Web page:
Building Paper is commonly used in Masonry and Stucco Exterior Wall Finishes
By Mark J. Donovan
||What is building paper and what is it used for is a common question for the average DIY homeowner? Building paper is thick tar paper that is frequently used between exterior wall sheathing and masonry / stucco siding. Building paper is also used for temporary home weather protection. Building paper comes in rolls of various widths, lengths and weights.
Building paper is commonly used in stucco and masonry applications to prevent water from contacting wood and metal surfaces that can rot and rust, respectively.
In addition, due to the fact that wood can expand and contract with variations in humidity levels, building paper can help prevent stresses on the stucco and masonry walls.
By using building paper a separation layer is created between the stucco/masonry surface and the wall sheathing. This separation layer prevents water penetration and compensates for different coefficient rates of expansion between the wood sheathing and the masonry wall finishes.
|Building Paper Benefits
By preventing water penetration, wood expansion and contraction is dramatically reduced, and any wood expansion/ contraction that does occur is not transmitted to the masonry / stucco surfaces.
As a result, building paper reduces the risks of masonry/stucco cracks. Many local building codes recommend the use of two layers of building paper for masonry/stucco applications, due to the fact that building paper can be easily damaged during the construction of the home.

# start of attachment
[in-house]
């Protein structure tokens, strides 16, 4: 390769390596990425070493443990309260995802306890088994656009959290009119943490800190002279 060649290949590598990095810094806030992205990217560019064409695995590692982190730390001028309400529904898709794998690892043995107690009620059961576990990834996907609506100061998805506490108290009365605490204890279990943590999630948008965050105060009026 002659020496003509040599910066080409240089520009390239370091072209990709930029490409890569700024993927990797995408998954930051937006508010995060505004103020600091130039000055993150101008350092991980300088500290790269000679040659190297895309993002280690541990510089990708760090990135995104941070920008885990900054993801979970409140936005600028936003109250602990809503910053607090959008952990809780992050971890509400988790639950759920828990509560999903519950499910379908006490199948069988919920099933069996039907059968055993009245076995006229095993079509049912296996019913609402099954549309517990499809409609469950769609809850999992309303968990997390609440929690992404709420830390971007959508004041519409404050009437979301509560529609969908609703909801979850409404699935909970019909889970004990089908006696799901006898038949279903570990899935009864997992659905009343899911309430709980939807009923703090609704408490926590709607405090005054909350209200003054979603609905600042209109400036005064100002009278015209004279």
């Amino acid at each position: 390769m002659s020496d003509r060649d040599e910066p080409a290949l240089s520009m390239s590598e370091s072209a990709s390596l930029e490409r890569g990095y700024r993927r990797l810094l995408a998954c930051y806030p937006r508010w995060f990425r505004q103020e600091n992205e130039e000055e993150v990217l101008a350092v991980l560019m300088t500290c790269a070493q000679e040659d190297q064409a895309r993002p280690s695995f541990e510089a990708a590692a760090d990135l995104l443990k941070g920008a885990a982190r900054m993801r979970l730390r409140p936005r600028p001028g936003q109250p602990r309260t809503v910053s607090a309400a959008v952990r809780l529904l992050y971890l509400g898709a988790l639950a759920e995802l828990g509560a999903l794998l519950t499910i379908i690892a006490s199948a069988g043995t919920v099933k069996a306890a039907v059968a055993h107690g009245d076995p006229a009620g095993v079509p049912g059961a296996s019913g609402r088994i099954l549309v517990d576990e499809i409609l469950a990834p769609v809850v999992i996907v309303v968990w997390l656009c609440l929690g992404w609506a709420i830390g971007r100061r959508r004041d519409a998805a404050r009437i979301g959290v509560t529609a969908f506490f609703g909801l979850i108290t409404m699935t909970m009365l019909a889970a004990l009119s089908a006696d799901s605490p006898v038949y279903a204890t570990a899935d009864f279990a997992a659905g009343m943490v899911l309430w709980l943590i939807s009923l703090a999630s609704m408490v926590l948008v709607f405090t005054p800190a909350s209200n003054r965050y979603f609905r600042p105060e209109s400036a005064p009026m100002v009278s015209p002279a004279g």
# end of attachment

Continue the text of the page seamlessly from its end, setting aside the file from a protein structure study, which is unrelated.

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When applying building paper to exterior walls, or even roof sheathing if using tarred roof felt paper, it should be lapped similar to applying siding or shingles to a wall or roof.
For example the first course/layer of building paper should be applied to the lower level walls, or the bottom edge of the roof. The next course/layer that sits above the lower course/layer should be lapped over it by approximately 6 inches.
|For vinyl siding or wood clapboard siding, building paper such as Tyvek or Typar are commonly used today. They are lighter weight, wider, and easier to install than traditional tar based building paper. Tyvek and Typar house wraps are also more breathable than traditional building paper and roof felt, and have fewer seams.
So whether your home’s exterior walls are to be clapboard sided, vinyl sided or masonry side, make sure you use a building paper on the exterior wall sheathing.
Building paper will shield your home from both water and air infiltration, which in turn will protect your home from moisture damage and drafts.
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